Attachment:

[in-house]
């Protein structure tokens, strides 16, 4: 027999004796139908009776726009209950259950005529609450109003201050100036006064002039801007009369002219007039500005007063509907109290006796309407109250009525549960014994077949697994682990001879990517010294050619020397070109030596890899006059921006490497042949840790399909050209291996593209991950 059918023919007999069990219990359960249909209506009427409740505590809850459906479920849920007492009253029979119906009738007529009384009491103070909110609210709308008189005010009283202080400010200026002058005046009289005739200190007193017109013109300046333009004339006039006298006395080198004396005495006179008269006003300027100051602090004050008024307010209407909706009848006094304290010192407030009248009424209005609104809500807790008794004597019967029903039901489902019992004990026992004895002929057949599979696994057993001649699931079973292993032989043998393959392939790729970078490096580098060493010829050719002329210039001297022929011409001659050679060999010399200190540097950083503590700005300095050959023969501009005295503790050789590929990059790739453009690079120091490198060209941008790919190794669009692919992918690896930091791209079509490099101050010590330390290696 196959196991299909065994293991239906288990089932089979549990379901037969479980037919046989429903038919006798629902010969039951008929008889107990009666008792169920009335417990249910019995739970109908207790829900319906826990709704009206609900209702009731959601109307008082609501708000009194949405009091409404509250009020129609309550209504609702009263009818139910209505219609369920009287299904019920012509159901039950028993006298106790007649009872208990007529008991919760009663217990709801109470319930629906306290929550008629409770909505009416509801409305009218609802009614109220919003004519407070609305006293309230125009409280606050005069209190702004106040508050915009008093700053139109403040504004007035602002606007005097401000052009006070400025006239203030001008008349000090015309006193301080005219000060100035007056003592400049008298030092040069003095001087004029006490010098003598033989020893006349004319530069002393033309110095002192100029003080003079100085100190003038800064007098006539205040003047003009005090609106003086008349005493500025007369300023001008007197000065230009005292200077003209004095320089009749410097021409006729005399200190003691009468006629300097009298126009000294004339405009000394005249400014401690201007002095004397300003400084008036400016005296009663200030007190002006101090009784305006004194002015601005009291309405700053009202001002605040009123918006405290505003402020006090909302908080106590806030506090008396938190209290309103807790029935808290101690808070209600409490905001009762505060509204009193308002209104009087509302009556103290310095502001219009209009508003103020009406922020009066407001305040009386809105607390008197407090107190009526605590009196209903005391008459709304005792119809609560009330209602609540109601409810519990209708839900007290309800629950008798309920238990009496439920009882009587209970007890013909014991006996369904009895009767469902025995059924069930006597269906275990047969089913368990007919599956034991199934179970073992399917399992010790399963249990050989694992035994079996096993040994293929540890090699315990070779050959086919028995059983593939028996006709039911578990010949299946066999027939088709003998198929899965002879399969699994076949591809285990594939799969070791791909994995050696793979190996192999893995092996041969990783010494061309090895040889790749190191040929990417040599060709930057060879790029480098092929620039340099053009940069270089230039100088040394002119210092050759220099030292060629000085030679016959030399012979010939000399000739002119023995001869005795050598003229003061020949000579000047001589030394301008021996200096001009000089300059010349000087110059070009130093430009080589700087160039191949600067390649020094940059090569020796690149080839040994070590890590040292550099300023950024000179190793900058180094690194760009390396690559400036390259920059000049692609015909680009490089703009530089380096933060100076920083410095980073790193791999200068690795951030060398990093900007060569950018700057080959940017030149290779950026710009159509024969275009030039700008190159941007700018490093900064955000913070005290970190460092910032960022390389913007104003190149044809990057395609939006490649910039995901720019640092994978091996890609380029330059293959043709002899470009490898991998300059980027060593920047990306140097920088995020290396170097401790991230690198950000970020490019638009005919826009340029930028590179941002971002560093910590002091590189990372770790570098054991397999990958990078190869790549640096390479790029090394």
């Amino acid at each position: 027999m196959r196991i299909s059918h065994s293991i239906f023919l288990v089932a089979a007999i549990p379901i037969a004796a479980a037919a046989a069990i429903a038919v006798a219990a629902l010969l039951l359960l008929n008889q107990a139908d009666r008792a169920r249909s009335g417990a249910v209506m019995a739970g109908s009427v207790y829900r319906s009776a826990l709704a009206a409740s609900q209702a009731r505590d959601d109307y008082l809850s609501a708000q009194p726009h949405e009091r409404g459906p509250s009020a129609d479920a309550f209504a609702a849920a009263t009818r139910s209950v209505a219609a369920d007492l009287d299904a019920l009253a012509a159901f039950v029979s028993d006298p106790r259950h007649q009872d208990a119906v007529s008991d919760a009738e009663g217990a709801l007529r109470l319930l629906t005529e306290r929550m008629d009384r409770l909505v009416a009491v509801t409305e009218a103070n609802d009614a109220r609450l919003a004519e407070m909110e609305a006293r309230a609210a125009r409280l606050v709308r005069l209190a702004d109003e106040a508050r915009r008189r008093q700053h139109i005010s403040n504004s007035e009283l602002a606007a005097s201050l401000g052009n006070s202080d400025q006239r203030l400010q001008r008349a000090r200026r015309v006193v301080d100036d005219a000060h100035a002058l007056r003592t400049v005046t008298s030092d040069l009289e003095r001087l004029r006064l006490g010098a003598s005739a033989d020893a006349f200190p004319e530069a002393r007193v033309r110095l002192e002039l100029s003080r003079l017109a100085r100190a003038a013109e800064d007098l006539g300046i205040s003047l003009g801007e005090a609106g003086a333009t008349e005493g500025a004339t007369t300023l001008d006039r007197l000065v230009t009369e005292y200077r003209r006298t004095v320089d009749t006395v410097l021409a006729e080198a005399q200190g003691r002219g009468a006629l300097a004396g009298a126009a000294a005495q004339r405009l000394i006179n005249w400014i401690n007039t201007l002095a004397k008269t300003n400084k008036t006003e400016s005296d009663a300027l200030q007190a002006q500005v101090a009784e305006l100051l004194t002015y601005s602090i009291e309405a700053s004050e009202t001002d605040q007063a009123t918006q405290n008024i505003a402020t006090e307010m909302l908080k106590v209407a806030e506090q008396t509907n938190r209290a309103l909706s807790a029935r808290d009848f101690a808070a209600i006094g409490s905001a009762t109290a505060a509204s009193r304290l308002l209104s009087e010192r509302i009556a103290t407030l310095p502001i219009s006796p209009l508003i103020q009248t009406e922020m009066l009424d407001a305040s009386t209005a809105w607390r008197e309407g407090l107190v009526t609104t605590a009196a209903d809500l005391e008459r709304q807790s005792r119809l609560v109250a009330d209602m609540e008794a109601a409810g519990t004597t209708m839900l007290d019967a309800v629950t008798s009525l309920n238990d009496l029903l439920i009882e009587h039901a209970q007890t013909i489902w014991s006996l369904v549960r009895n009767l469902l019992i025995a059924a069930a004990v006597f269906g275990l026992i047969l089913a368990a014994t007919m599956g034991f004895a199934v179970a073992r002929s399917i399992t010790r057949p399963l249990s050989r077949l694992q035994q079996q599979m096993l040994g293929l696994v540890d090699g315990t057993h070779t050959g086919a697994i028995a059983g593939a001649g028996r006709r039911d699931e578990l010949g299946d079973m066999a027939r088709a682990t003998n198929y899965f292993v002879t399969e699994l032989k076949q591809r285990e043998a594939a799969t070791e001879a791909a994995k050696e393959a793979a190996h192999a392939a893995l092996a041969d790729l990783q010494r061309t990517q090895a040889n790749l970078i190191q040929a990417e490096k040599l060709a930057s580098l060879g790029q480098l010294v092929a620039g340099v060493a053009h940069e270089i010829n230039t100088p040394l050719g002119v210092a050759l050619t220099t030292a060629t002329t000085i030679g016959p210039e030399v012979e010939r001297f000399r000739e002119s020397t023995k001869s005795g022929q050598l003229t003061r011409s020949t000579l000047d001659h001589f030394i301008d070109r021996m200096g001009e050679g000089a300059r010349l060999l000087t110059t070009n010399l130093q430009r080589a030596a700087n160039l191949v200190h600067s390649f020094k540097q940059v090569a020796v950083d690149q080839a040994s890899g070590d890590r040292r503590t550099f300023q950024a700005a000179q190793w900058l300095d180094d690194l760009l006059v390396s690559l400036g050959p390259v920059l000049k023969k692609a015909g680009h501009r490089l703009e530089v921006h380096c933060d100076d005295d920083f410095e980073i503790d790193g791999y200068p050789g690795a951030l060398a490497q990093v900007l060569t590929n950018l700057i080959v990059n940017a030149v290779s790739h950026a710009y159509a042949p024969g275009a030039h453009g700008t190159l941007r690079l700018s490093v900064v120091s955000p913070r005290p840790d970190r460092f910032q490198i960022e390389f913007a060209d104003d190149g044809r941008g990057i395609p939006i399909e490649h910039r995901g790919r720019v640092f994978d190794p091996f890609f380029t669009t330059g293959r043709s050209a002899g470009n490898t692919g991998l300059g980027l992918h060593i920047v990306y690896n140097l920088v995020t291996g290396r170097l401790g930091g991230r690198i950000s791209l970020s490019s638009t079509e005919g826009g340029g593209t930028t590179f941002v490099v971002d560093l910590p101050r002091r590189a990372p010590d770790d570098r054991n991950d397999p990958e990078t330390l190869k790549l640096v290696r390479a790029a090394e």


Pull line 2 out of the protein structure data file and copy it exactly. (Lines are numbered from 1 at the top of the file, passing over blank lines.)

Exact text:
């Protein structure tokens, strides 16, 4: 027999004796139908009776726009209950259950005529609450109003201050100036006064002039801007009369002219007039500005007063509907109290006796309407109250009525549960014994077949697994682990001879990517010294050619020397070109030596890899006059921006490497042949840790399909050209291996593209991950 059918023919007999069990219990359960249909209506009427409740505590809850459906479920849920007492009253029979119906009738007529009384009491103070909110609210709308008189005010009283202080400010200026002058005046009289005739200190007193017109013109300046333009004339006039006298006395080198004396005495006179008269006003300027100051602090004050008024307010209407909706009848006094304290010192407030009248009424209005609104809500807790008794004597019967029903039901489902019992004990026992004895002929057949599979696994057993001649699931079973292993032989043998393959392939790729970078490096580098060493010829050719002329210039001297022929011409001659050679060999010399200190540097950083503590700005300095050959023969501009005295503790050789590929990059790739453009690079120091490198060209941008790919190794669009692919992918690896930091791209079509490099101050010590330390290696 196959196991299909065994293991239906288990089932089979549990379901037969479980037919046989429903038919006798629902010969039951008929008889107990009666008792169920009335417990249910019995739970109908207790829900319906826990709704009206609900209702009731959601109307008082609501708000009194949405009091409404509250009020129609309550209504609702009263009818139910209505219609369920009287299904019920012509159901039950028993006298106790007649009872208990007529008991919760009663217990709801109470319930629906306290929550008629409770909505009416509801409305009218609802009614109220919003004519407070609305006293309230125009409280606050005069209190702004106040508050915009008093700053139109403040504004007035602002606007005097401000052009006070400025006239203030001008008349000090015309006193301080005219000060100035007056003592400049008298030092040069003095001087004029006490010098003598033989020893006349004319530069002393033309110095002192100029003080003079100085100190003038800064007098006539205040003047003009005090609106003086008349005493500025007369300023001008007197000065230009005292200077003209004095320089009749410097021409006729005399200190003691009468006629300097009298126009000294004339405009000394005249400014401690201007002095004397300003400084008036400016005296009663200030007190002006101090009784305006004194002015601005009291309405700053009202001002605040009123918006405290505003402020006090909302908080106590806030506090008396938190209290309103807790029935808290101690808070209600409490905001009762505060509204009193308002209104009087509302009556103290310095502001219009209009508003103020009406922020009066407001305040009386809105607390008197407090107190009526605590009196209903005391008459709304005792119809609560009330209602609540109601409810519990209708839900007290309800629950008798309920238990009496439920009882009587209970007890013909014991006996369904009895009767469902025995059924069930006597269906275990047969089913368990007919599956034991199934179970073992399917399992010790399963249990050989694992035994079996096993040994293929540890090699315990070779050959086919028995059983593939028996006709039911578990010949299946066999027939088709003998198929899965002879399969699994076949591809285990594939799969070791791909994995050696793979190996192999893995092996041969990783010494061309090895040889790749190191040929990417040599060709930057060879790029480098092929620039340099053009940069270089230039100088040394002119210092050759220099030292060629000085030679016959030399012979010939000399000739002119023995001869005795050598003229003061020949000579000047001589030394301008021996200096001009000089300059010349000087110059070009130093430009080589700087160039191949600067390649020094940059090569020796690149080839040994070590890590040292550099300023950024000179190793900058180094690194760009390396690559400036390259920059000049692609015909680009490089703009530089380096933060100076920083410095980073790193791999200068690795951030060398990093900007060569950018700057080959940017030149290779950026710009159509024969275009030039700008190159941007700018490093900064955000913070005290970190460092910032960022390389913007104003190149044809990057395609939006490649910039995901720019640092994978091996890609380029330059293959043709002899470009490898991998300059980027060593920047990306140097920088995020290396170097401790991230690198950000970020490019638009005919826009340029930028590179941002971002560093910590002091590189990372770790570098054991397999990958990078190869790549640096390479790029090394």